US unemployment - another look

By Tylor Claggett
0 CommentsPrint E-mail, February 27, 2011
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The US economy seems to be recovering from several perspectives. US corporate profits are up and the DJIA closed at 12,391 on February 18; up from below 10,000 in July 2010. According to the Wall Street Journal, US new car sales are up about 17 percent (January 2010 vs. January 2011) and, according to Bloomberg, S&P 500 US companies have $1.18 trillion in cash on hand. So, why is it that US unemployment remains unacceptably high? Much of the answer can be seen in the graph below.

The value of US produced goods has now exceeded the peak before the financial crisis; however, the level of manufacturing jobs has not increased from the lows of 2009-10. These two trends mean the workers that still have jobs are more productive than ever and that many low skilled jobs will never come back. As a matter of fact, on February 3, the US Department of Labor announced non-farm output per hour worked increased by 2.6 percent, on an annual basis, during last three months of 2010. This statistic coupled with the slightly improved, but still alarming, unemployment rate of 9.0 percent for January 2011, gives us reason to revisit several aspects of unemployment.

Recall that structural unemployment is caused by those seeking work but not having the required skills, training or education to do the work the economy calls for – a mismatch between workers' abilities and the available jobs. I argue that much of the unemployment during the preceding year or so has been structural unemployment which is the most difficult for policy makers to reduce. The two statistics above confirm that the U.S. is facing serious structural unemployment. However, we should also consider the other two types of unemployment – frictional and cyclical.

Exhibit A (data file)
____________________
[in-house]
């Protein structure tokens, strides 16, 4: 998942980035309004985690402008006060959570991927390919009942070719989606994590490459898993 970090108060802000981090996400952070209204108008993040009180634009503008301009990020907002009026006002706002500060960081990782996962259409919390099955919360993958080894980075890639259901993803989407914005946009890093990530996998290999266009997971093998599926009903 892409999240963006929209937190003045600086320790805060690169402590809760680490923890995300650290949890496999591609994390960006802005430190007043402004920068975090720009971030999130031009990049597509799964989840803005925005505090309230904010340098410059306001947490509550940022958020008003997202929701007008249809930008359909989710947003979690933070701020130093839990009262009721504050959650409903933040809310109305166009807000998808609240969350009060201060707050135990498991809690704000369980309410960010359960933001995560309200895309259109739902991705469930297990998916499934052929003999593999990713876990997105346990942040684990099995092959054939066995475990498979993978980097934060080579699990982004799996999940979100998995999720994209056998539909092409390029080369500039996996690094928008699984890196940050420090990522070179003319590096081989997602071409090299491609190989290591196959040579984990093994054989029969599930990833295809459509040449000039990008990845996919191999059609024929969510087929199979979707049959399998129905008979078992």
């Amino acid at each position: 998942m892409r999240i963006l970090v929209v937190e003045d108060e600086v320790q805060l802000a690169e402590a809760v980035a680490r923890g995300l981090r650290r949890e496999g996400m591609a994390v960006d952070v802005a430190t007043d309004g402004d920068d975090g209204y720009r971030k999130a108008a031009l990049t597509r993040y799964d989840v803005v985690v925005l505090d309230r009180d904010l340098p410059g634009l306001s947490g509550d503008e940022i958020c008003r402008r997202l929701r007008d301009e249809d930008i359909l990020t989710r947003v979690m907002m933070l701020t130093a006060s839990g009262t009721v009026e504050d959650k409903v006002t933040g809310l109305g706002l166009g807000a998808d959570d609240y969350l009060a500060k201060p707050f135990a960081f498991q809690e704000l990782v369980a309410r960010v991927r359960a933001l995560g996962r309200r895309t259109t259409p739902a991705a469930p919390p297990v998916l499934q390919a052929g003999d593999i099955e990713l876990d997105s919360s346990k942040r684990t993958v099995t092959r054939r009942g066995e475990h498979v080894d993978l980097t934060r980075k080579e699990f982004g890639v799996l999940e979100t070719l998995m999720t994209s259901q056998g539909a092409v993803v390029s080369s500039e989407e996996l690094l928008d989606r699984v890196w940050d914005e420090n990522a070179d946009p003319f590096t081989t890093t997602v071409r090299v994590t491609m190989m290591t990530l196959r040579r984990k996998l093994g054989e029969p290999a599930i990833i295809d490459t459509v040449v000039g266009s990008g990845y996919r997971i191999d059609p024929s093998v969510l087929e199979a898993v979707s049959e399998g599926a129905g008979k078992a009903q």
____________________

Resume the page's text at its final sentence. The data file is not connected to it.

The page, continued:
Frictional unemployment is caused by new workers entering the job market and taking several weeks or months to find a job. Another source of this type of unemployment is workers changing jobs. Therefore, a reasonable amount of frictional unemployment is considered normal and even a good thing.

Cyclical unemployment comes from downturns in the economy. It differs from structural unemployment because these lost jobs will eventually come back when the economy recovers. Even so, cyclical unemployment is serious and it too is considered damaging to the economy because policy makers do not know how and when an economic recovery will occur. In the meantime, workers idled because of a business cycle downturn suffer just as much as the structurally unemployed.

There is probably still some more cyclical unemployment remaining in the 9.0 percent January US unemployment figure. But the evidence suggests many unemployed people in the U.S. will never be able to do their previous jobs again. Therefore, in order to include all people in an economic recovery, the U.S. needs to reeducate and retrain its work force. This, in conjunction with deciding what the US can produce and sell at attractive world prices, has never been more important.

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